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Economic Impact Of Colonialism In Africa

2984 words - 12 pages

Throughout the centuries Africa has been a continent of agricultural achievement and plenty. Agrarian practices and technologies developed in Africa were emulated by the world’s great civilizations and radiated to every corner of the world. It’s speculated by many naturalist (most notably Charles R. Darwin) that modern agriculture originated in Africa. Ancient cave paintings discovered by archeologist in Africa are certainly some of the earliest evidences of plant and animal domestication. Arabic and European historical accounts agree that African diets were varied and abundant from the beginning of recorded history up until the middle ages. The African continent is rich with natural and intellectual resources. Northern Africa has rich oil deposits that, once discovered, have made billions of dollars. Sub-Sahara Africa is rich with deposits of precious minerals such as gold and diamonds. Throughout much of history Africa has been thought of as a rich land. But the Africa we know today as being plagued by famine, poverty and war came about at a much later date. These tragic circumstances could have been partly caused by the massive economic dislocation caused by the slave trade and colonization of the 19th and 20th century (Hopkins 13). Colonial powers representing outside interest setup “extractive institutions” across Africa. These “Extractive Institutions” refer to those entities that exist for the sole purpose of pull resources out of a country. Now that many of the colonialist powers have left, these “European-style institutions” still exist well into the turn of the century.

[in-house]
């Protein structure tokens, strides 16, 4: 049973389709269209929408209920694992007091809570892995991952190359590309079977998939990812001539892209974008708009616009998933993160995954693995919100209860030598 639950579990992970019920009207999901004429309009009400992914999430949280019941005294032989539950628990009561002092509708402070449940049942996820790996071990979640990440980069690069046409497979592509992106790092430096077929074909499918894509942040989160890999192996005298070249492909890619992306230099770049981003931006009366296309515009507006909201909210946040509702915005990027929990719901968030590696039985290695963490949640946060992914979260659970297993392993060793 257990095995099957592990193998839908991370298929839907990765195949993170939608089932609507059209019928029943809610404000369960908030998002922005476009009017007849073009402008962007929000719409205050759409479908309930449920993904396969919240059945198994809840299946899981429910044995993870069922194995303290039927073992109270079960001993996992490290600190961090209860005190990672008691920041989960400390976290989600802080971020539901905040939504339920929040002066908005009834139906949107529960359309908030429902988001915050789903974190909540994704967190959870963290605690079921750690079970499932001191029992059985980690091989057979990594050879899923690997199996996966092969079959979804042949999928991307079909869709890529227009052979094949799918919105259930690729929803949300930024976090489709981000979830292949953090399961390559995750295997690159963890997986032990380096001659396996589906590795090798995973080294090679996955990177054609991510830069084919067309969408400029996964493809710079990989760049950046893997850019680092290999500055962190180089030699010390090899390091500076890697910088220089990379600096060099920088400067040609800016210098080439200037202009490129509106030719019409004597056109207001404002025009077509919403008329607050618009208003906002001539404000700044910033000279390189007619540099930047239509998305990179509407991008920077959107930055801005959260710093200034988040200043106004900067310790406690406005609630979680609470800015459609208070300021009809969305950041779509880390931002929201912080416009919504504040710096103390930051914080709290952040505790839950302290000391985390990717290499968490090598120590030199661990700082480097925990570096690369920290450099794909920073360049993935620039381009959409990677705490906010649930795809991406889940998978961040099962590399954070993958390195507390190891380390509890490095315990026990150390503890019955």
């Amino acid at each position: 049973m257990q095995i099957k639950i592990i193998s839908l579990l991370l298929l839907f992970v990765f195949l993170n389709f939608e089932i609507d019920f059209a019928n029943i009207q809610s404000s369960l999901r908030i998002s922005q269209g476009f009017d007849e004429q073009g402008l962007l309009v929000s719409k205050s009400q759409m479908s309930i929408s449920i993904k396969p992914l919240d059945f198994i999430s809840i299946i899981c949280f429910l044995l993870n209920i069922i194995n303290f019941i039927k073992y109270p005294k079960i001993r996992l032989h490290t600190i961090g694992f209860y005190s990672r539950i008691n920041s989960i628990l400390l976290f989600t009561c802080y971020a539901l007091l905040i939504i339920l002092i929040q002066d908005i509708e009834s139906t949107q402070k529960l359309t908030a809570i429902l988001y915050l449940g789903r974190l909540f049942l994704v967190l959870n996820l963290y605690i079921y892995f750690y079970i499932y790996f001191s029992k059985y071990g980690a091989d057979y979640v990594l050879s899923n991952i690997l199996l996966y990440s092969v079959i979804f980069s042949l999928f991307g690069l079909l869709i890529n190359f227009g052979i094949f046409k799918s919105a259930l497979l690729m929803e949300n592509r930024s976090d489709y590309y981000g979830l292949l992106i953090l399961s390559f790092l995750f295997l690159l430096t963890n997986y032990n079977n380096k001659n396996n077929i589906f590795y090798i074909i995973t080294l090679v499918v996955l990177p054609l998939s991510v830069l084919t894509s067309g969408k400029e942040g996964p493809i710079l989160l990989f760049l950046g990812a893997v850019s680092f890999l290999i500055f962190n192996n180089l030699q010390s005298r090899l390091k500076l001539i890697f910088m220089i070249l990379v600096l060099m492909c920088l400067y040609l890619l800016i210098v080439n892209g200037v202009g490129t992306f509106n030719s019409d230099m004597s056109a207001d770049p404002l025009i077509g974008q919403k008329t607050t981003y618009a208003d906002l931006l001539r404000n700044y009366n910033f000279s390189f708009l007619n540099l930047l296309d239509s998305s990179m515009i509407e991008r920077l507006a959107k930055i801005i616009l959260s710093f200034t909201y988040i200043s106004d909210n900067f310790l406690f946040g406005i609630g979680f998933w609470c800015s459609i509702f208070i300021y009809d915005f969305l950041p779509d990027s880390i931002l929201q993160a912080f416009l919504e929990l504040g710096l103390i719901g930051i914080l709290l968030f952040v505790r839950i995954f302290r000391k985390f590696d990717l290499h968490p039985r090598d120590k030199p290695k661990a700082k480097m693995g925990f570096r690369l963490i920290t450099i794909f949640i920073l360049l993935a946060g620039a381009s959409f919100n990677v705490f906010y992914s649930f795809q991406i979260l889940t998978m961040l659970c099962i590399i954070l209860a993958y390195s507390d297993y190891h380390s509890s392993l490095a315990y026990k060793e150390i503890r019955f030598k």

The African people are skilled agriculturalists and quite possibly one of the results of the European incursions into the continent could have been the transmission of their agricultural knowledge and practices to Europe. This export of knowledge could have helped to fuel the 18th century Agricultural revolution in England. Despite having the agricultural and social capacity to support large cities, Africa remained heavily decentralized until the arrival of the German, French, Portuguese, and Belgian colonizers. These empires often enforced a centralized “direct” method of control over the African populations in order to control labor and facilitate raising armies. Elsa V. Artadi and Xavier Sala-i-Martin in The Economic Tragedy of the XXth Century: Growth in Africa reveals “There should be no doubt that the worst economic disaster of the XXth century is the dismal growth performance of the African continent. The newly freed citizens had high hopes when their countries became independent during the second half of the century, but most of them are substantially poorer now than they were when their nations were born” (Artadi 3).
From an economic perspective the issue in Africa is not seen as a decline of the continent but more so a failure of the Africa economies to grow over the last century. This is an important distinction to make when analyzing the historical...

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